While others in the environment may seem to have it easier, they also have less motivation to make a clean enough break from the dysfunctional system to heal from gaslighting. To stay enmeshed in that level of dysfunction requires a level of attachment to the narcissistic parent and a buying into the scapegoating itself. So, it encourages the more highly favored children to adopt the parent’s lies as truth, rather than using their own observation of evident reality. In other words, from childhood on, scapegoats are less apt to believe “fake news” and they’re able to get enough distance to accurately see what is.

As Carolyn Myss, best-selling author, teacher, and Founder of CMED (Carolyn Myss Education) beautifully expresses it, “Because orphans are not allowed into the family circle, they have to develop independence early on. The absence of family influences, attitudes, and traditions inspires or compels the Orphan Child to construct an inner reality based on personal judgment and experience.”

So, they experience, reflect, and learn. They may have endured childhood wounds in the areas of boundaries, self-esteem, and attachment, but they are self-motivated healers. Over time, they learn healthier habits in these areas. Because they are highly empathetic and principled people, as they become stronger and find their voices, they will continue to speak out. Just as they spoke out about injustices done to them in their family of origin, so do they reach a tipping point at which they will speak out against social injustice that occurs in the human family.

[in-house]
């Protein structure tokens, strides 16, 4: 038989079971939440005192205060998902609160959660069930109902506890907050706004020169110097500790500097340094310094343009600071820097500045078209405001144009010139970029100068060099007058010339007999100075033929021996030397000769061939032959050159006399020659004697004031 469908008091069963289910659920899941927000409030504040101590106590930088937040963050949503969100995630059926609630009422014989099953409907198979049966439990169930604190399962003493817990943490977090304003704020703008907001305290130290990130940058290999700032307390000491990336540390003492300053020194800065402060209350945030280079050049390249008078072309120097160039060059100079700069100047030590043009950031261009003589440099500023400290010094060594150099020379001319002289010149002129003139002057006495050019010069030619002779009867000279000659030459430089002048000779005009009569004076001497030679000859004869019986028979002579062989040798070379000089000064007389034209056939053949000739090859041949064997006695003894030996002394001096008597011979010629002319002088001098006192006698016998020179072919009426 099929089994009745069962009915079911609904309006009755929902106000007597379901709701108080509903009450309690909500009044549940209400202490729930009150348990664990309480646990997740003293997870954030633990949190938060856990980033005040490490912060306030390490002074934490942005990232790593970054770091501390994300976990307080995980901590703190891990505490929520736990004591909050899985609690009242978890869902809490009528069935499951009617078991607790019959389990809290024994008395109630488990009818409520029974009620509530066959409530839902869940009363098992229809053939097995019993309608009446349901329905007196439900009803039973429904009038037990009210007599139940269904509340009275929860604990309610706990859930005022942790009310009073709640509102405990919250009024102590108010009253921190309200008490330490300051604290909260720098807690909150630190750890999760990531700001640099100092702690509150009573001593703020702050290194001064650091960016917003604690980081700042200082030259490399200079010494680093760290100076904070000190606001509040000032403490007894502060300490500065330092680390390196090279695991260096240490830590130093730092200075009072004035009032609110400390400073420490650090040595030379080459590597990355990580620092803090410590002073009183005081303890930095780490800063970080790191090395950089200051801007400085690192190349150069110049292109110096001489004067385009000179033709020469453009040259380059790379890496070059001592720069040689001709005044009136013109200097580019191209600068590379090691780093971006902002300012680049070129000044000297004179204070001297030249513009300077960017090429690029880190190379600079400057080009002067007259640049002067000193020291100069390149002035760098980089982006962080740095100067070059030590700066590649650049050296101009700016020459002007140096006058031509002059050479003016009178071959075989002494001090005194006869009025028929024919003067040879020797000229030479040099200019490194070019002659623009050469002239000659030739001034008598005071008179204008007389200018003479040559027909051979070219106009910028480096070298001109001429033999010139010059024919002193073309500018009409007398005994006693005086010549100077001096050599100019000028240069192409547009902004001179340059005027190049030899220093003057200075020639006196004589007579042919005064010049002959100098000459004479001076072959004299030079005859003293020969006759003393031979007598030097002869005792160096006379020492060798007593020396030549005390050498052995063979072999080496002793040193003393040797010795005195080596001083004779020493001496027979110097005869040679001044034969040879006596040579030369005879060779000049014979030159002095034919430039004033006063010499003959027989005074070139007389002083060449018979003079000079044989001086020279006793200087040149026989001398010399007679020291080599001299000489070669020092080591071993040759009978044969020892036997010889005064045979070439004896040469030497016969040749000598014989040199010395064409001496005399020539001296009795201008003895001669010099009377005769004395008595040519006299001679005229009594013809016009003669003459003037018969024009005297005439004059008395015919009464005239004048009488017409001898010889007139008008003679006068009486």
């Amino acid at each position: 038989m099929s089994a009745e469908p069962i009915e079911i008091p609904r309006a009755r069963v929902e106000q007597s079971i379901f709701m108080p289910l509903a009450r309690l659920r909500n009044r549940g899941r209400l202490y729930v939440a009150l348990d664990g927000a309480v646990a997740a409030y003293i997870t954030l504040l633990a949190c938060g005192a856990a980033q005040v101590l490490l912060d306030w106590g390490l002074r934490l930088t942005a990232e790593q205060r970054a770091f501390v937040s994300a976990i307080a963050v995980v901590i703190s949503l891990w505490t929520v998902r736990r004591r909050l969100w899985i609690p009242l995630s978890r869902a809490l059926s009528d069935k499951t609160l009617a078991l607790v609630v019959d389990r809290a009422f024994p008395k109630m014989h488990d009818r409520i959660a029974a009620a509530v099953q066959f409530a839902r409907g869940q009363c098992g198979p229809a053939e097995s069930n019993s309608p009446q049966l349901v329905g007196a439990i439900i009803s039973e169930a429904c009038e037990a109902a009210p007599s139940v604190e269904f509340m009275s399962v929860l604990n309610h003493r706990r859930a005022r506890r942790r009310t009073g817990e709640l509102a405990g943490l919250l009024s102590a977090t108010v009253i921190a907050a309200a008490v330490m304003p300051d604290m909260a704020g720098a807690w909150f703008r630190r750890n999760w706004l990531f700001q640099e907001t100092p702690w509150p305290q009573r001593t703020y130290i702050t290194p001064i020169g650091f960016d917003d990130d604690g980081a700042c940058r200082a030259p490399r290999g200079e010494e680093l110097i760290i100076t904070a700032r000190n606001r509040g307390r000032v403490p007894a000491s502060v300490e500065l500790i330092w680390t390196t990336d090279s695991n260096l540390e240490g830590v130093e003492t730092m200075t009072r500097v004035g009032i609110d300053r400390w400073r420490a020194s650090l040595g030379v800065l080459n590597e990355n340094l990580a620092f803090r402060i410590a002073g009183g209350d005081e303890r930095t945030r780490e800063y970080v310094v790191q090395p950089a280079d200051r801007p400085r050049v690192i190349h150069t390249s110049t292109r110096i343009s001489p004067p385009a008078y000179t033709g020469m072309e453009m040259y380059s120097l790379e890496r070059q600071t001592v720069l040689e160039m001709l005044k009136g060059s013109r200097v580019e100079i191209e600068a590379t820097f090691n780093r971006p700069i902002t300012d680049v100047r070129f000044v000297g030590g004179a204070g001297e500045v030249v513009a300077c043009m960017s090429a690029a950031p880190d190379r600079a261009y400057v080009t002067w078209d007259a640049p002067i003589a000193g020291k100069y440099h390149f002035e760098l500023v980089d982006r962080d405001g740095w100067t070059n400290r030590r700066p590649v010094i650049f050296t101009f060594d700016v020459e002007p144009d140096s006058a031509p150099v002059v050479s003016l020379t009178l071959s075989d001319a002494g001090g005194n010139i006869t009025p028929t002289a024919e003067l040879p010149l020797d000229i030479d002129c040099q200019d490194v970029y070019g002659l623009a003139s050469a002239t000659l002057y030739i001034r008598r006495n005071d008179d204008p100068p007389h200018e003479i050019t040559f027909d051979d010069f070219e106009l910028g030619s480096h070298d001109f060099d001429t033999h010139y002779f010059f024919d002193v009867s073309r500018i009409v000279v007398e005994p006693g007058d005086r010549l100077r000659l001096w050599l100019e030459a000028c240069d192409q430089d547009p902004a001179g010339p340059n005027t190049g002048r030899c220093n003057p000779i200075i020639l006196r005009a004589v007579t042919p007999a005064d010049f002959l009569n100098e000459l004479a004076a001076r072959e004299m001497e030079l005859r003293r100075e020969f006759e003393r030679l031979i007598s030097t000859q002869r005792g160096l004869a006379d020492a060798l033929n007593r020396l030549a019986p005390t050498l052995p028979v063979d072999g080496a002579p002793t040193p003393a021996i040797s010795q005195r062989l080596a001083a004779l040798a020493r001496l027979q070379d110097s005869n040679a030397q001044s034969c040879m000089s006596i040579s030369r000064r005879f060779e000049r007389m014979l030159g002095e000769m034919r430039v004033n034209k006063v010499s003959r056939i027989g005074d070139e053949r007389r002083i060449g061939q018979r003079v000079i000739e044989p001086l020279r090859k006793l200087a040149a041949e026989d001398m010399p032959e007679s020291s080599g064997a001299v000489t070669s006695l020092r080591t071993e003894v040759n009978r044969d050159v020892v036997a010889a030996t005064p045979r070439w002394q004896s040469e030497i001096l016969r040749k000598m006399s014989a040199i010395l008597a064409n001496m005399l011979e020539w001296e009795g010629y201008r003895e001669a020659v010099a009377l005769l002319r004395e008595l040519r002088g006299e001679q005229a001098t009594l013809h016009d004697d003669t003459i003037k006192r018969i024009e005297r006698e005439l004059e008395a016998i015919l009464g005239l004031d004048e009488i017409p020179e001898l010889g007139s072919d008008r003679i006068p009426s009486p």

They’re unimpressed by the arsenal of Misters Malicious, because for them, it’s been there; done that. They see through gaslighting and deflection when it occurs in group dynamics (such calculated lies and incendiary messages delivered to rile up or distract an audience). They’re unsusceptible to derisive language, because they learned along the way that it’s always about the bully. He’s projecting what he most fears about himself. Call them snowflakes, and they will remind you, in case you haven’t heard it quite enough times, that winter is coming.

But most of all, their superpower is that they are the opposite of malignant narcissists, who hate and are driven. They care because they love, genuinely wish the best for others, and because for them, there are no “others.” For them, it is not, “There but for the grace of God, go I.” It is, “There go I.”

They care, but their fierceness is balanced by compassion, which is a higher and more peaceful sort of love. They understand the difference between real love and enabling. They learned through trying to heal their parents and fix the wounded people that came into their lives that they cannot fix or force the healing process. That is something people decide to do for themselves. Most people don’t do that on our desired time frame, or even in a lifetime, especially if they are Misters Malicious.